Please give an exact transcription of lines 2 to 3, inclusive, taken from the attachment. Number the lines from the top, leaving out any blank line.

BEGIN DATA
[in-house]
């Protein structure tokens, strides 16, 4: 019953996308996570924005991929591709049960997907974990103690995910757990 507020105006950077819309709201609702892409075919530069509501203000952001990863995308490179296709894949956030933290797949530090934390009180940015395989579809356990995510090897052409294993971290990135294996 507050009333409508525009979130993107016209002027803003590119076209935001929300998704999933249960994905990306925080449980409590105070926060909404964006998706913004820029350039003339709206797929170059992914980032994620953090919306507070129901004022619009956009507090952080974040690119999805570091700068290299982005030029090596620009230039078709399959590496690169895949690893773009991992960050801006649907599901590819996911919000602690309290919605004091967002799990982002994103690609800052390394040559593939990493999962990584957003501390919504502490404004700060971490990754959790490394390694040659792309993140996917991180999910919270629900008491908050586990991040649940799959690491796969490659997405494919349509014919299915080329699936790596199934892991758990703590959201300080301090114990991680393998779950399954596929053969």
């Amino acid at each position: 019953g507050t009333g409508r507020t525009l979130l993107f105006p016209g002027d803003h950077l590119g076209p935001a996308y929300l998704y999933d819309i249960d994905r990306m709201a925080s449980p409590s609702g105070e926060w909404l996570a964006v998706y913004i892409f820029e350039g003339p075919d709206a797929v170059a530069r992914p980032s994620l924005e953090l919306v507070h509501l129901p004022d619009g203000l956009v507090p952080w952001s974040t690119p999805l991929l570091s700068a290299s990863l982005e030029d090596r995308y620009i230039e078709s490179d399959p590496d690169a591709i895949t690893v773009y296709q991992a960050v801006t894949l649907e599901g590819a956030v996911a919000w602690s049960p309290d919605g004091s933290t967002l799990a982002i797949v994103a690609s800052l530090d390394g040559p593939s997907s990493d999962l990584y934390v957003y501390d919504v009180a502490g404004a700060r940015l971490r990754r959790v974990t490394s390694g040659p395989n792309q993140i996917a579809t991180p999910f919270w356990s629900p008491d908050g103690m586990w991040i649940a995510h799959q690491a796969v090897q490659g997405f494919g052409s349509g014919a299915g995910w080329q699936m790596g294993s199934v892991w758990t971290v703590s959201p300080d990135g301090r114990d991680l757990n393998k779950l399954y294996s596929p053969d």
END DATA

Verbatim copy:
């Protein structure tokens, strides 16, 4: 019953996308996570924005991929591709049960997907974990103690995910757990 507020105006950077819309709201609702892409075919530069509501203000952001990863995308490179296709894949956030933290797949530090934390009180940015395989579809356990995510090897052409294993971290990135294996 507050009333409508525009979130993107016209002027803003590119076209935001929300998704999933249960994905990306925080449980409590105070926060909404964006998706913004820029350039003339709206797929170059992914980032994620953090919306507070129901004022619009956009507090952080974040690119999805570091700068290299982005030029090596620009230039078709399959590496690169895949690893773009991992960050801006649907599901590819996911919000602690309290919605004091967002799990982002994103690609800052390394040559593939990493999962990584957003501390919504502490404004700060971490990754959790490394390694040659792309993140996917991180999910919270629900008491908050586990991040649940799959690491796969490659997405494919349509014919299915080329699936790596199934892991758990703590959201300080301090114990991680393998779950399954596929053969």
């Amino acid at each position: 019953g507050t009333g409508r507020t525009l979130l993107f105006p016209g002027d803003h950077l590119g076209p935001a996308y929300l998704y999933d819309i249960d994905r990306m709201a925080s449980p409590s609702g105070e926060w909404l996570a964006v998706y913004i892409f820029e350039g003339p075919d709206a797929v170059a530069r992914p980032s994620l924005e953090l919306v507070h509501l129901p004022d619009g203000l956009v507090p952080w952001s974040t690119p999805l991929l570091s700068a290299s990863l982005e030029d090596r995308y620009i230039e078709s490179d399959p590496d690169a591709i895949t690893v773009y296709q991992a960050v801006t894949l649907e599901g590819a956030v996911a919000w602690s049960p309290d919605g004091s933290t967002l799990a982002i797949v994103a690609s800052l530090d390394g040559p593939s997907s990493d999962l990584y934390v957003y501390d919504v009180a502490g404004a700060r940015l971490r990754r959790v974990t490394s390694g040659p395989n792309q993140i996917a579809t991180p999910f919270w356990s629900p008491d908050g103690m586990w991040i649940a995510h799959q690491a796969v090897q490659g997405f494919g052409s349509g014919a299915g995910w080329q699936m790596g294993s199934v892991w758990t971290v703590s959201p300080d990135g301090r114990d991680l757990n393998k779950l399954y294996s596929p053969d």